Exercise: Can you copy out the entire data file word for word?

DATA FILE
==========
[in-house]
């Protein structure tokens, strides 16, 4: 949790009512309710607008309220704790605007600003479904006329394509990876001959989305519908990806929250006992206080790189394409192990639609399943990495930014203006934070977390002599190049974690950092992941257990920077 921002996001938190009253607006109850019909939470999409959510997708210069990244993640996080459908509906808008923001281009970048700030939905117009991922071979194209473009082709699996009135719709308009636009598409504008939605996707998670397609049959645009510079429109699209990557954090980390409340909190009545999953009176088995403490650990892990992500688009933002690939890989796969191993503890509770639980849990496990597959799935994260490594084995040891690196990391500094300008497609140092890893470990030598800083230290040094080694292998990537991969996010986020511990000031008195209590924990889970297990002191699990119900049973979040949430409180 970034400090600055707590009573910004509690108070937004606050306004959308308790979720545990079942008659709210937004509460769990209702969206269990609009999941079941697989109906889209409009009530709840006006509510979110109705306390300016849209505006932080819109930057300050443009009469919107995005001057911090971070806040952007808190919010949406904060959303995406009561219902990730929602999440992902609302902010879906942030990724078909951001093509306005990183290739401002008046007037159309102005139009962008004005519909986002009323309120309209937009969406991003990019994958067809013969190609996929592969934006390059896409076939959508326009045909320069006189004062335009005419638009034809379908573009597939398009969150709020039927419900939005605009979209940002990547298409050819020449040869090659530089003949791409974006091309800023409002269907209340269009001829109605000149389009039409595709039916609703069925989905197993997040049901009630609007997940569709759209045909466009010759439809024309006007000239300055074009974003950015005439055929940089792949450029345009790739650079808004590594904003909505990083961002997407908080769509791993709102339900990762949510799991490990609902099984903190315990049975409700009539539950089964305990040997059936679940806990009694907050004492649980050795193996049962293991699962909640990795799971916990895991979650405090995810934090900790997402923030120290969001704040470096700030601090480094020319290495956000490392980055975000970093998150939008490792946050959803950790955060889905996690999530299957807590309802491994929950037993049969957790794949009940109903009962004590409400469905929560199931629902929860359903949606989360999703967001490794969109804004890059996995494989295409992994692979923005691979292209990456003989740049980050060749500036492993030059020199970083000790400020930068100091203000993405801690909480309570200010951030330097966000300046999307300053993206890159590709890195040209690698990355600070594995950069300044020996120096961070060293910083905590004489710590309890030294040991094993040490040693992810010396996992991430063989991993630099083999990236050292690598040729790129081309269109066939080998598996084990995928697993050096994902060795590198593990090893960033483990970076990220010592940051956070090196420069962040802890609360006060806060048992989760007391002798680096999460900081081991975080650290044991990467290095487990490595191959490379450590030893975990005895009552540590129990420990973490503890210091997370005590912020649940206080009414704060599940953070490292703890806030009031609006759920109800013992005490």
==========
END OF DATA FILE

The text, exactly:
[in-house]
């Protein structure tokens, strides 16, 4: 949790009512309710607008309220704790605007600003479904006329394509990876001959989305519908990806929250006992206080790189394409192990639609399943990495930014203006934070977390002599190049974690950092992941257990920077 921002996001938190009253607006109850019909939470999409959510997708210069990244993640996080459908509906808008923001281009970048700030939905117009991922071979194209473009082709699996009135719709308009636009598409504008939605996707998670397609049959645009510079429109699209990557954090980390409340909190009545999953009176088995403490650990892990992500688009933002690939890989796969191993503890509770639980849990496990597959799935994260490594084995040891690196990391500094300008497609140092890893470990030598800083230290040094080694292998990537991969996010986020511990000031008195209590924990889970297990002191699990119900049973979040949430409180 970034400090600055707590009573910004509690108070937004606050306004959308308790979720545990079942008659709210937004509460769990209702969206269990609009999941079941697989109906889209409009009530709840006006509510979110109705306390300016849209505006932080819109930057300050443009009469919107995005001057911090971070806040952007808190919010949406904060959303995406009561219902990730929602999440992902609302902010879906942030990724078909951001093509306005990183290739401002008046007037159309102005139009962008004005519909986002009323309120309209937009969406991003990019994958067809013969190609996929592969934006390059896409076939959508326009045909320069006189004062335009005419638009034809379908573009597939398009969150709020039927419900939005605009979209940002990547298409050819020449040869090659530089003949791409974006091309800023409002269907209340269009001829109605000149389009039409595709039916609703069925989905197993997040049901009630609007997940569709759209045909466009010759439809024309006007000239300055074009974003950015005439055929940089792949450029345009790739650079808004590594904003909505990083961002997407908080769509791993709102339900990762949510799991490990609902099984903190315990049975409700009539539950089964305990040997059936679940806990009694907050004492649980050795193996049962293991699962909640990795799971916990895991979650405090995810934090900790997402923030120290969001704040470096700030601090480094020319290495956000490392980055975000970093998150939008490792946050959803950790955060889905996690999530299957807590309802491994929950037993049969957790794949009940109903009962004590409400469905929560199931629902929860359903949606989360999703967001490794969109804004890059996995494989295409992994692979923005691979292209990456003989740049980050060749500036492993030059020199970083000790400020930068100091203000993405801690909480309570200010951030330097966000300046999307300053993206890159590709890195040209690698990355600070594995950069300044020996120096961070060293910083905590004489710590309890030294040991094993040490040693992810010396996992991430063989991993630099083999990236050292690598040729790129081309269109066939080998598996084990995928697993050096994902060795590198593990090893960033483990970076990220010592940051956070090196420069962040802890609360006060806060048992989760007391002798680096999460900081081991975080650290044991990467290095487990490595191959490379450590030893975990005895009552540590129990420990973490503890210091997370005590912020649940206080009414704060599940953070490292703890806030009031609006759920109800013992005490």